Class Sizes in Primary Schools – Some statistical issues

A lot of  discussion has already happened from the reporting of  the latest class size statistics. The main discussions centered around the average class size having risen.

However, the data (see here : Class Sizes by School 2006-12 for a spreadsheet – warning 9mb) strongly suggest that there is a significant skew in the data. And we know that when data are skewed then the average may be a poor metric of what the ‘norm’ is.

Here is a histogram of all classes across the years 2006-12 for all schools. We can see, from the overlay, that it is not normally and symmetrically distributed. Thus we might want to consider if we need another measure of the central location of class sizes.

pupnums

The Median can help us here. A median is a the 50th percentile – in other words it is a number that in this context tells us the class size above which and below which 50% of class sizes lie.    Imagine a set of class sizes of  8, 20, 20, 22 and 40. The average class size is 22 while the median is 20. In the data for class sizes the maximum in any one class in one year is 47 (and that is a scandal of monstrous proportions) and the minimum is 1. A median is more likely to give us a good sense of the ‘norm’ than a mean in that case.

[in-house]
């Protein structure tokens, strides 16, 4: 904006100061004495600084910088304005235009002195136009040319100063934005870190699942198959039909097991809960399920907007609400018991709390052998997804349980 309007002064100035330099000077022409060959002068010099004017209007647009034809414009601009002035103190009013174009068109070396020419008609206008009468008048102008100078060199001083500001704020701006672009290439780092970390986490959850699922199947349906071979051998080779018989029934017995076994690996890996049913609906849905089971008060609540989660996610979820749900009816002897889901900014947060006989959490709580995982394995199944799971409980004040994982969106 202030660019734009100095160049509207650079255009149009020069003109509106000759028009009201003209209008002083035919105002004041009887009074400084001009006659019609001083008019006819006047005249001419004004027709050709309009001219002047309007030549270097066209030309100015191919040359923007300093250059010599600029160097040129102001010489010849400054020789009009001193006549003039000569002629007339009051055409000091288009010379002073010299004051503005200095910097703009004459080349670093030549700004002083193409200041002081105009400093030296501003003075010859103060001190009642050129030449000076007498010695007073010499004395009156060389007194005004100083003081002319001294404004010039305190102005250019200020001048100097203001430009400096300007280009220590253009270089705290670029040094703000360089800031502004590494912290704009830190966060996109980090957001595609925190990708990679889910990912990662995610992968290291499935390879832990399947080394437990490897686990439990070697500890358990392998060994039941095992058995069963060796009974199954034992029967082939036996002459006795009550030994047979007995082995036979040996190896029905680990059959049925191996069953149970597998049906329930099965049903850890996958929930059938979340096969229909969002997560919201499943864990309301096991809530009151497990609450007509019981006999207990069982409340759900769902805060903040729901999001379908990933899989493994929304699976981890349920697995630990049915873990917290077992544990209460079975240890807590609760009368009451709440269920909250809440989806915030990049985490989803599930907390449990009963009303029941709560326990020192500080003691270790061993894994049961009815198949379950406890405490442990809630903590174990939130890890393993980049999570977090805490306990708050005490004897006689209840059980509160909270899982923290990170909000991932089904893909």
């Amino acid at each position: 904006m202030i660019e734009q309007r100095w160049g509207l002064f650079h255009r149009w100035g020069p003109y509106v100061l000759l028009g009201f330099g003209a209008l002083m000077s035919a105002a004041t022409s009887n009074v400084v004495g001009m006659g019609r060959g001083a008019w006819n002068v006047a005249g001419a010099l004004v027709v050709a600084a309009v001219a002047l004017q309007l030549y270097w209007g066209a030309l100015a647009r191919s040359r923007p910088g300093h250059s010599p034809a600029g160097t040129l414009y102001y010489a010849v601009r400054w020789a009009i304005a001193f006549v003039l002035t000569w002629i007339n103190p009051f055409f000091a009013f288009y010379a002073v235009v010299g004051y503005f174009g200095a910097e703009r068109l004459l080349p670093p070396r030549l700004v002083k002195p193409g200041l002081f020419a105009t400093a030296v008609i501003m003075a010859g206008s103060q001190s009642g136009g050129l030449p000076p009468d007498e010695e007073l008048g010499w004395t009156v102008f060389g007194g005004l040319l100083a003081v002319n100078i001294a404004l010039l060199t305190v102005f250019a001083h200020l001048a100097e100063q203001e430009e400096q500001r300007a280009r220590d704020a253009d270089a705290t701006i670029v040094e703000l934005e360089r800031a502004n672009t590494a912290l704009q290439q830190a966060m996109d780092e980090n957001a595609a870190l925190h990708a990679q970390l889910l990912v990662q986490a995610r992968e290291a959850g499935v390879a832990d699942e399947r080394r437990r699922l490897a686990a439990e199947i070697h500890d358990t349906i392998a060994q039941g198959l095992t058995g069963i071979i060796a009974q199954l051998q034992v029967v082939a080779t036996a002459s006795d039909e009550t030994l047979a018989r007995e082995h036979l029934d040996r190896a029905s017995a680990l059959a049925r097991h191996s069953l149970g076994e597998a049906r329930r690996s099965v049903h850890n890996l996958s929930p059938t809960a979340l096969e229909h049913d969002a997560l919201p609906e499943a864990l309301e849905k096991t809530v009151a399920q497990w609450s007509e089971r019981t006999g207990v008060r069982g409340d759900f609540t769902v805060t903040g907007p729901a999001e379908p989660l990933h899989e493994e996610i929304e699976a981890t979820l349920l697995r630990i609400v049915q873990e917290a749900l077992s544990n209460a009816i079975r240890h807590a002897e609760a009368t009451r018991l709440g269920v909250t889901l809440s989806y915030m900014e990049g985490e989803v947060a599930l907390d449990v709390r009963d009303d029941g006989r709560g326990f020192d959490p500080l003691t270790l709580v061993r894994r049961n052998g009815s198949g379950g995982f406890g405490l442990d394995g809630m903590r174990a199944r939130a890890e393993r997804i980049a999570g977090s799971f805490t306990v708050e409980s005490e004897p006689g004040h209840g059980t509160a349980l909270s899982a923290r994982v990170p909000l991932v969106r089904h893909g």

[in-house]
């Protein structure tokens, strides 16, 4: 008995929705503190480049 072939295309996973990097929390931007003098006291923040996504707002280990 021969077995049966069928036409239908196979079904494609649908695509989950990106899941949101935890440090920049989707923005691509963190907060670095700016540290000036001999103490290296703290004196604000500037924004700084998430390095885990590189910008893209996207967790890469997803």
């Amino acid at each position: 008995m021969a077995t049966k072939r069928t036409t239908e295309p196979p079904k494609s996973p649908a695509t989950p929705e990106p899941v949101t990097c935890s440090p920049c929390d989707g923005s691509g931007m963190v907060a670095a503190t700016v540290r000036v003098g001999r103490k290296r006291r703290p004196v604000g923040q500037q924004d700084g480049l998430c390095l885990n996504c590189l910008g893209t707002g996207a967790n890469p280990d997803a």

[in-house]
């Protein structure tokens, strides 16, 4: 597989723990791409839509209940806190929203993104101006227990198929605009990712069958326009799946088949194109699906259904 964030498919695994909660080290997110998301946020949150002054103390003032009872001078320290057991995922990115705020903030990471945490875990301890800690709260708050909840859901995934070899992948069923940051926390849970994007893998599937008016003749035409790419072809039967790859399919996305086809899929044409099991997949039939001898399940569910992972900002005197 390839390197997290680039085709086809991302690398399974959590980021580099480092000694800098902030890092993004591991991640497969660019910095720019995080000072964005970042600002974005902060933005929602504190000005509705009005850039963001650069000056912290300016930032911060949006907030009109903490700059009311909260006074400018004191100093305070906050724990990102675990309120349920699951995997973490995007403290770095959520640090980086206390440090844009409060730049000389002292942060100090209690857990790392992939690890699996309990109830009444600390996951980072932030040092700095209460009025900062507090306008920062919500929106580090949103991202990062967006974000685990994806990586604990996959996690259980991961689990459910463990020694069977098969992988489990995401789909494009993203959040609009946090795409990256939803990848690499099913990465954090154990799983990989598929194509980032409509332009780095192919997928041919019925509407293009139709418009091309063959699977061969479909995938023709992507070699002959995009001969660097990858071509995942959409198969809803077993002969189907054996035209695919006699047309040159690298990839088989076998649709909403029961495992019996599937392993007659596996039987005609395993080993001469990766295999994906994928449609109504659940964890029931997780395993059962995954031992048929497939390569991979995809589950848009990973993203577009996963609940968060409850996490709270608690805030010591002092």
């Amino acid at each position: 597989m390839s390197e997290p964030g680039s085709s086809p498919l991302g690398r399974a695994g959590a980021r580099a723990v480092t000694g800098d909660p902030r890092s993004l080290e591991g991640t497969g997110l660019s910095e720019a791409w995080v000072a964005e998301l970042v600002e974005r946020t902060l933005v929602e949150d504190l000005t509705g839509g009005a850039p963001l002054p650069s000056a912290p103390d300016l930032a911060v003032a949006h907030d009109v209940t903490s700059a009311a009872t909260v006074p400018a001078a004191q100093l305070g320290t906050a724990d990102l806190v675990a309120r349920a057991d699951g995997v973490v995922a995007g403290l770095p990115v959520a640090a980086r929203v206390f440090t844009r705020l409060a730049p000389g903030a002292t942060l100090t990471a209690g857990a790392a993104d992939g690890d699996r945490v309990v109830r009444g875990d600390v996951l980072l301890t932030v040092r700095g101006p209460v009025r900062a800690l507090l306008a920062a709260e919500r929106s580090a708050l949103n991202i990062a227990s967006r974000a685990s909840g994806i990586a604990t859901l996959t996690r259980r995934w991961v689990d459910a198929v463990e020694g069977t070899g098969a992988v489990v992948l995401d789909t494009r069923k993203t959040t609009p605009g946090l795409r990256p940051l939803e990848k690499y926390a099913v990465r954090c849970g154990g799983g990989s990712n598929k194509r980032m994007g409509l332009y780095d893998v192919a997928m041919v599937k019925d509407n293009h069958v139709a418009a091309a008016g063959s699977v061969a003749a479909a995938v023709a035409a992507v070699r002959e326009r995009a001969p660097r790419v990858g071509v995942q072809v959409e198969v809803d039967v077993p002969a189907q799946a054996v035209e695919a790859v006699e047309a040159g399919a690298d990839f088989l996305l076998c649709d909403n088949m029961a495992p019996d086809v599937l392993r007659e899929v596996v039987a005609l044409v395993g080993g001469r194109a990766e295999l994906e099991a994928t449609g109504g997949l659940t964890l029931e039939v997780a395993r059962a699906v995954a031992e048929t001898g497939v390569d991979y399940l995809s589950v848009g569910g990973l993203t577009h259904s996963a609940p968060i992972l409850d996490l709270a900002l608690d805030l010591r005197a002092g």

Year Mean Median Max Min
2006  24.09  25.00 41 3
2007  23.91  25.00 42 1
2008  23.78  24.00 46 2
2009  24.12  25.00 44 1
2010  23.91  25.00 45 3
2011  24.44  25.00 47 2
2012  24.70  25.00 41 1
Total  24.14  25.00 47 1

Looking then at the median we see…. No real change over the last 6 years. Typically 50% of classes have less than 25 pupils, 50% have more.  It might not be better reporting but it would be more accurate to say “class sizes really show no change in general” or “average class sizes increase a little but data are so skewed its hard to say”

Advertisements

Leave a Reply

Fill in your details below or click an icon to log in:

WordPress.com Logo

You are commenting using your WordPress.com account. Log Out / Change )

Twitter picture

You are commenting using your Twitter account. Log Out / Change )

Facebook photo

You are commenting using your Facebook account. Log Out / Change )

Google+ photo

You are commenting using your Google+ account. Log Out / Change )

Connecting to %s